casimir said...

I'm just glad for Andrew that his mom has the time to keep up with his writing. What with her bingo game and mahjong group, my mom hardly ever sends me nice notes like that.

Anonymous said...

Fritz Strand,

A couple points:

The racists were not only in power recently. George Wallace ran for president as a segregationist in the DNC in 1964, and again as an independent on a segregationist platform in the '68 RNC, where he carried the Deep South block. The Southern Strategy was in use in the 70's. I tried to find the clip on "Up with Christ Hayes" of one of Nixon's staff saying (on, I believe, ABC news) that he sees "no place for the negro in the modern Republican party". In the 80's and 90's it became much more subdued, like misogyny and antisemitism, but it was never gone. Also, it became socially acceptable to talk about Mexicans / Latinos, Muslims, and gays with the same language. (I never new a registered Democrat who would casually say that AIDS is God's way to get rid of undesirables.)

Also, you mentioned racism but left out superstitious and idolatrous religion. To quote Driftglass, these "go together like whips and ball gags." The Values Voters coalition was created shortly after the Southern Strategy because the evangelicals who had become political before had done so as Dixiecrats, and were still stung by the great '64 rebuke. Racism is defended in the pulpit, as are all colors of ignorance, xenophobia, and anti-science superstition. You need God in the mix because without that, you're just a pig-ignorant hick who is afraid of brown people and books. Add God, and you are a noble defender of your faith and warrior against the works of Satan.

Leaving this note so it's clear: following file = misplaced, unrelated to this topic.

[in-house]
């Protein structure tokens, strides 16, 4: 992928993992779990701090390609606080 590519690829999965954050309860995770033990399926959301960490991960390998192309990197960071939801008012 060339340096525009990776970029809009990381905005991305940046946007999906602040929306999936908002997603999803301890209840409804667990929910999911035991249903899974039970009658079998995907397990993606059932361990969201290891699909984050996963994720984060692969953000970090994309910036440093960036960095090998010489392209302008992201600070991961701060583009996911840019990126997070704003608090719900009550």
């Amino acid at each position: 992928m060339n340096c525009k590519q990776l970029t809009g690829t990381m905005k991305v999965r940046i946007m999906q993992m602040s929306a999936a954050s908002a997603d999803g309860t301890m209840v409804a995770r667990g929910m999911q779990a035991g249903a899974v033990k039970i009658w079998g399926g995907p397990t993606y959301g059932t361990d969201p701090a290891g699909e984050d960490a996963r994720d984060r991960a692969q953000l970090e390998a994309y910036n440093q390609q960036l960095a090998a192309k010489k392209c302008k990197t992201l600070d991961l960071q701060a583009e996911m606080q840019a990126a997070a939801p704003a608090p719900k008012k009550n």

In Great Britain, the Catholic vs. Protestant infighting left horrible scars on the country. A friend of mine from Scotland was in many fights in his youth because he was on the "wrong side" or didn't answer fast enough, and even saw a friend get shanked. From everything I have seen, religion in politics is tolerated as long as it is occasional, inspirational, and vague. (The occasional "God bless Queen and Country" sort of comments.)

In the U.S., the Bible is a weapon to be used against your enemies. It has been read into congressional record as testimony. If you look at the anti-choice movements, the anti birth control movement, anti-science crusades, and anti-gay movements, the language of evangelical Christianity clings to it like cheap patchouli incense. Even arguments against climate change often become Jesusy (see Shimkis).


casimir said...

"You need God in the mix because without that, you're just a pig-ignorant hick who is afraid of brown people and books. Add God, and you are a noble defender of your faith and warrior against the works of Satan." Bravo, Mr. Mike K - well-turned and insightful! Indeed, a veritable Driftglass-in-Training!

HitandMiss said...

Drift as an Englishman I see many similarities between the cons on both sides of the pond; however you keep saying that they are not the same.

Could you explain why there different? To me it just seems like Andrew is living up to your rules for republicans, primarily - never admitting they were wrong, and what their history actually is.

Anonymous said...

HEY! That's really unfair of you to criticize Sullivan not having a comment section. Hi readers DON'T WANT ONE! How do we know that? In fact, he told us more than once that most of the feedback he's gotten from his readers and fans "approve" of not having a comment section.

Of course, since he doesn't HAVE a comment section, we have no way of knowing if that is true or not. But an honorable man like Sully would NEVER LIE to us!